When the Fantasy is Reality

I had to just sleep after the Toastmasters contest today. My chair, not working with my body since the chairfall, caused seizures. Again. I felt frustration and kept bouncing between one of the conference chairs and my scooter, pretty much between every speech. I felt paranoid about that but decided in order to judge and properly evaluate I had to try for the comfort level that was necessary. It did work, it was just obnoxious.

After the contest I had people asking me if I was me. I haven’t seen some of these men and women in seven years. Not since I was the one up on the stage giving a speech. I think it was about the importance of feet. I had to explain the chair to these people, but, instead of revulsion there was only acceptance. My brain rejected this.

Most people with disabilities, upon their disability becoming apparent face a world so full of revulsion that it is impossible to find a place with acceptance as the norm at first. It is common for persons with disabilities to face stereotyping, because of course if we want access we are just angry disabled people. If this isn’t what is thrown at us like daggers, then it is that we are stupid, or just not worth the time.

Today there was no question of my intellect, acceptance, and indeed I looked around the room and felt that sense of family again. For me feeling love and contentment with people is very rare. Today was the reminder I needed to reground me, not every place or every person is full of disablism. There will be people in Toastmasters who are, and perhaps places that are in accessible but in this case the majority is acceptance.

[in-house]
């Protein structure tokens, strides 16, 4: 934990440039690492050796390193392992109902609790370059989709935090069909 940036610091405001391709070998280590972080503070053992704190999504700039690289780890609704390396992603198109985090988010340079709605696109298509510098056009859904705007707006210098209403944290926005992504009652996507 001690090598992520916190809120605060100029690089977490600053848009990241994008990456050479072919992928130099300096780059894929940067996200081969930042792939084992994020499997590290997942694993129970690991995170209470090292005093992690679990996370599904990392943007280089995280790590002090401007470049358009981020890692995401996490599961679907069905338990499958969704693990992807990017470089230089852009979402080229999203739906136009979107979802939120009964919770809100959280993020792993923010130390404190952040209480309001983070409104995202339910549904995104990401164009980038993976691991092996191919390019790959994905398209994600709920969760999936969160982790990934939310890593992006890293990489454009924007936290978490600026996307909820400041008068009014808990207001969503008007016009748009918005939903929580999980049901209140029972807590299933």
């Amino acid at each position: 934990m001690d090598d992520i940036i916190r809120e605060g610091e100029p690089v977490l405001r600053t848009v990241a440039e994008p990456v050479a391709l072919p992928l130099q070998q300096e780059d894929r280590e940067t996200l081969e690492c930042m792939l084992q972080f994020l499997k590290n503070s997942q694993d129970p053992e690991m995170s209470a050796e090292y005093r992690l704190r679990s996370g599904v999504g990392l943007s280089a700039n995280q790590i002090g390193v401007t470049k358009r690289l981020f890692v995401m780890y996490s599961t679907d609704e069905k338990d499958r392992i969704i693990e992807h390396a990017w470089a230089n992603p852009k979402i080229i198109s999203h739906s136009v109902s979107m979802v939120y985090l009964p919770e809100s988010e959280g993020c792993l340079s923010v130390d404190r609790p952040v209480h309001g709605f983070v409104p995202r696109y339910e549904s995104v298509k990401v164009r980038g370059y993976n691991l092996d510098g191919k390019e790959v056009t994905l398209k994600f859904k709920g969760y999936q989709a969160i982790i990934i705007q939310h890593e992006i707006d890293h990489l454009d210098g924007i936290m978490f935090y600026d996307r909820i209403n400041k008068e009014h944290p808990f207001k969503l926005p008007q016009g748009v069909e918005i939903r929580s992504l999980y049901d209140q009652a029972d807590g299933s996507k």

It does help too, that I am far from the only person with a disability in Toastmasters. There are a lot of people with hidden and not so hidden disabilities in this organization, some of the more prominent are those with disabilities. Some might argue this is because we have more time, which of course is scoffed at. A portion of disabled people still hold down traditional jobs. The rest of us do not work either because employment is difficult to find or our bodies do not work well enough for employment in a traditional field.

I myself fall into that last category. I do not work at a traditional job because I couldn’t function with in the first two days. My body requires more rest, and does not recoup energy as quickly or consistently. This could be Chronic Fatigue Syndrome, though my doctor and I agree it is merely a reflection of the energy it takes for me to balance, hold my body in place, and to work past the pain.

I am on rationed pain meds, saving them for when I cannot breathe or think until April unless I run into more disablism. Still, the realization of what I have merits trumpets and shouting from accessible rooftops. Toastmasters is my place, I can network there and I can help others. They help me too. I am going to compete in the Fall, during the next round of contests. Not just for the glory of competition, but, for the joy of being involved and active.

Advertisements

2 Comments

  1. I’m so glad you found a place of acceptance. I have never heard of Toastmasters. I’ll have to check out your links.

  2. It’s a shame it is so hard to find, and I wish you luck with Toastmasters!


Comments RSS TrackBack Identifier URI

Leave a Reply

Fill in your details below or click an icon to log in:

WordPress.com Logo

You are commenting using your WordPress.com account. Log Out / Change )

Twitter picture

You are commenting using your Twitter account. Log Out / Change )

Facebook photo

You are commenting using your Facebook account. Log Out / Change )

Google+ photo

You are commenting using your Google+ account. Log Out / Change )

Connecting to %s

  • Polls

  • Ye Olde Archives of Fury

  • Top Rated

  • Top Clicks

    • None